Finding the right mask for you

Finding the right mask for you

How to find the mask that suits best. 

Just like people’s faces, masks come in different shapes and sizes.

Most masks fall into one of these categories:

  • Nasal pillows mask (sits at your nostrils)
  • Nasal mask (covers your nose)
  • Full face mask (covers your mouth and nose)

Try KN95 mask  for your protection

Which mask is best for me?

It can take some time to work out which mask is best for you.

Making that decision can depend on how you breathe… For instance, do you breathe through your mouth rather than your nose, or do you tend to get a blocked nose?

If you know you have no problem breathing through your nose when wearing a mask, you should be able to use a nasal pillows mask or nasal mask.

If you breathe through your mouth (sometimes referred to as ‘mouth breathing’), you can try a full face mask or a nasal mask with a chin strap to stop your mouth from opening during sleep.

How to treat mouth leak

The aim of getting a good mask fit is to achieve a stable seal (so that air does not leak out), without compromising your comfort.

If air is leaking out of your mask (mask leak) or your mouth (mouth leak) you won’t get the full benefits of therapy.

The best way to get a good seal is to fit the mask before connecting the tubing or turning on your therapy device. Putting the mask on with the air pressure turned on might crease or twist the cushion or pillows, which could create “leaks.”

Creases in the cushion or pillows can be very small and hard to feel, and most people tend to react by tightening the mask too much to get a good seal, which can be very uncomfortable. Over-tightening the mask can also lead to leaks and therefore should be avoided.

Once your mask is correctly positioned on your face, turn the air flow on. You may need to make minor adjustments with the device turned on to ensure you still have a good seal.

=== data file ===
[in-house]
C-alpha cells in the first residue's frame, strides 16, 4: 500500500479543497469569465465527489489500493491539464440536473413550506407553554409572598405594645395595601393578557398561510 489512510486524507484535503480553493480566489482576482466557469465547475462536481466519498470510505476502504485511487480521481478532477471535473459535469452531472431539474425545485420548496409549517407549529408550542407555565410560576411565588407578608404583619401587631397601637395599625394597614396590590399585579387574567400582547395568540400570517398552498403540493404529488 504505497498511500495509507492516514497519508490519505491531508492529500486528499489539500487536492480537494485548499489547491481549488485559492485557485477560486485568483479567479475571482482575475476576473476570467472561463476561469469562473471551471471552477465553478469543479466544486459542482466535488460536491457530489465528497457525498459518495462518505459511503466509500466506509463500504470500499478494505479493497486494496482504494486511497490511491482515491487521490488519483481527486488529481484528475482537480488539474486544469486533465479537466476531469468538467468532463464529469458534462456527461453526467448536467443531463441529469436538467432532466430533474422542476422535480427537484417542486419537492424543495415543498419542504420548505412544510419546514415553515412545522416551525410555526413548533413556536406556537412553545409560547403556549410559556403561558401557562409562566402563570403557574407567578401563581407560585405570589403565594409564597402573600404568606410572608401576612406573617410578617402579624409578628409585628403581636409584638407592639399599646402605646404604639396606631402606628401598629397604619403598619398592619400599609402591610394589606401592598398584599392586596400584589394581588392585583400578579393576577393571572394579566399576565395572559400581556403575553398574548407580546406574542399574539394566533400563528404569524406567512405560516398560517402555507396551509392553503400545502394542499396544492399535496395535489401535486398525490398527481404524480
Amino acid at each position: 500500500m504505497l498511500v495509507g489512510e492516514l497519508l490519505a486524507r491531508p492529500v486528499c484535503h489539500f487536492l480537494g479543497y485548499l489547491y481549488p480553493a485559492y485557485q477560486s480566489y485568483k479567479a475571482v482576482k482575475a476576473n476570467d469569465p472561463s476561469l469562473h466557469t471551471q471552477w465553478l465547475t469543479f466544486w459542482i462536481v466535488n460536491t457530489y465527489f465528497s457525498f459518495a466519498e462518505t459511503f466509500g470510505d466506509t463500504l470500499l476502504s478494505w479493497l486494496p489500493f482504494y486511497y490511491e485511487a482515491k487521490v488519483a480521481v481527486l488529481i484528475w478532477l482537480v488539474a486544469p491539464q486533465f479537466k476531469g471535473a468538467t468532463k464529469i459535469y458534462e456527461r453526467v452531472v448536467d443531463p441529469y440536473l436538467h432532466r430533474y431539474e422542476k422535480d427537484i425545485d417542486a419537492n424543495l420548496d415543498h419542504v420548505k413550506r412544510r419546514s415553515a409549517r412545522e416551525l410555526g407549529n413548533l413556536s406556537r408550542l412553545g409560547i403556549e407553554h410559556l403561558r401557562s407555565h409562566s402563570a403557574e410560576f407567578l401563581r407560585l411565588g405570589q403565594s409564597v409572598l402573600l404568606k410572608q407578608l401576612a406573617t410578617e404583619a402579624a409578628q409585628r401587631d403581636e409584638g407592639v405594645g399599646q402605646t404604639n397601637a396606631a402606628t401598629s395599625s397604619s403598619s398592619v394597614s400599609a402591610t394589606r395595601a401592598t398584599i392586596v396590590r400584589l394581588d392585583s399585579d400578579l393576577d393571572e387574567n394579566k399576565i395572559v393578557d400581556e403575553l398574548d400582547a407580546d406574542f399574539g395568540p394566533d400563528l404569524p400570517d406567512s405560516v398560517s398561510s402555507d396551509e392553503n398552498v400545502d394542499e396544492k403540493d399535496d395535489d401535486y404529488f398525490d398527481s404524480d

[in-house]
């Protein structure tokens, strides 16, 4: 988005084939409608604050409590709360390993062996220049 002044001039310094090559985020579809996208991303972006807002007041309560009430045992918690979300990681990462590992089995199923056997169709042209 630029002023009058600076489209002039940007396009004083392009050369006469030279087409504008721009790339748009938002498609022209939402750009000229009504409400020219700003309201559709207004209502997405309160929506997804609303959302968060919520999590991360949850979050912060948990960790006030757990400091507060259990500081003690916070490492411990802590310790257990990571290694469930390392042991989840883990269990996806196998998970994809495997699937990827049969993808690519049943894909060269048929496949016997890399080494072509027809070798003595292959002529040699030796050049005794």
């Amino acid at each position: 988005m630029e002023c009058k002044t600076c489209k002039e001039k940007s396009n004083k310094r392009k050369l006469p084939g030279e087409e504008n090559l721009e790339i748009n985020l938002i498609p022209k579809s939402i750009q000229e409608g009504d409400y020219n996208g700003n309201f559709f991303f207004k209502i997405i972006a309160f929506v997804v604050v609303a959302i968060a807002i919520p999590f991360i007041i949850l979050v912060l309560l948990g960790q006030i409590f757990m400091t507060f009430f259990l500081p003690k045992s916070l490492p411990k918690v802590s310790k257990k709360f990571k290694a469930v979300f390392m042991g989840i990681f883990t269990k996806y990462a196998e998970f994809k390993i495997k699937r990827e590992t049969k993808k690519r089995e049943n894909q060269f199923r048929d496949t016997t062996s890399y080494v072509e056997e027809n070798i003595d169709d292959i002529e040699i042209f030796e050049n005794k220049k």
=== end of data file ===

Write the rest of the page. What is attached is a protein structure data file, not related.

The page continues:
It’s normal to spend some time putting your cotton mask on properly at first. You can use a mirror or ask someone to check if the cushion or pillows are positioned properly.

Incorrect fitting causes many of the problems people have with masks. Each mask type has a specific fitting sequence, so it’s best to follow the steps outlined in your user guide.

The more you can get used to your mask the better. Practice putting it on, taking it off and detaching it from the tubing during the day, so that you feel confident about doing it at night, in the dark or when you’re half asleep.

It’s important to realise that you’re not expected to know how to fit your mask perfectly the first time. It takes time to perfect, and as you get used to your mask, you will find a way of fitting that works best for you.

And remember: if you’re having difficulty fitting your mask, your ResMed accredited outlet is there to help you smooth out any issues.

Please also contact them if you’re finding it difficult to get a good seal; you might have the wrong mask or wrong size.

Getting the right mask size

Your aim is to achieve a neat and snug mask fit, not too loose and not too tight. Many people fit more than one size. So if the mask is still leaking air (especially around the bridge of the nose for a nasal or full face mask) it might be worth trying a different mask size.

If you’re having issues with your mask, check your user guide to make sure you’re fitting it correctly. Also, check for creases.

Don’t assume if you’re male you need a large mask size or if you’re female you need a small one. Your mask size depends on the key measurements of your face. See a ResMed accredited outlet or your doctor to make sure you have the right mask size.

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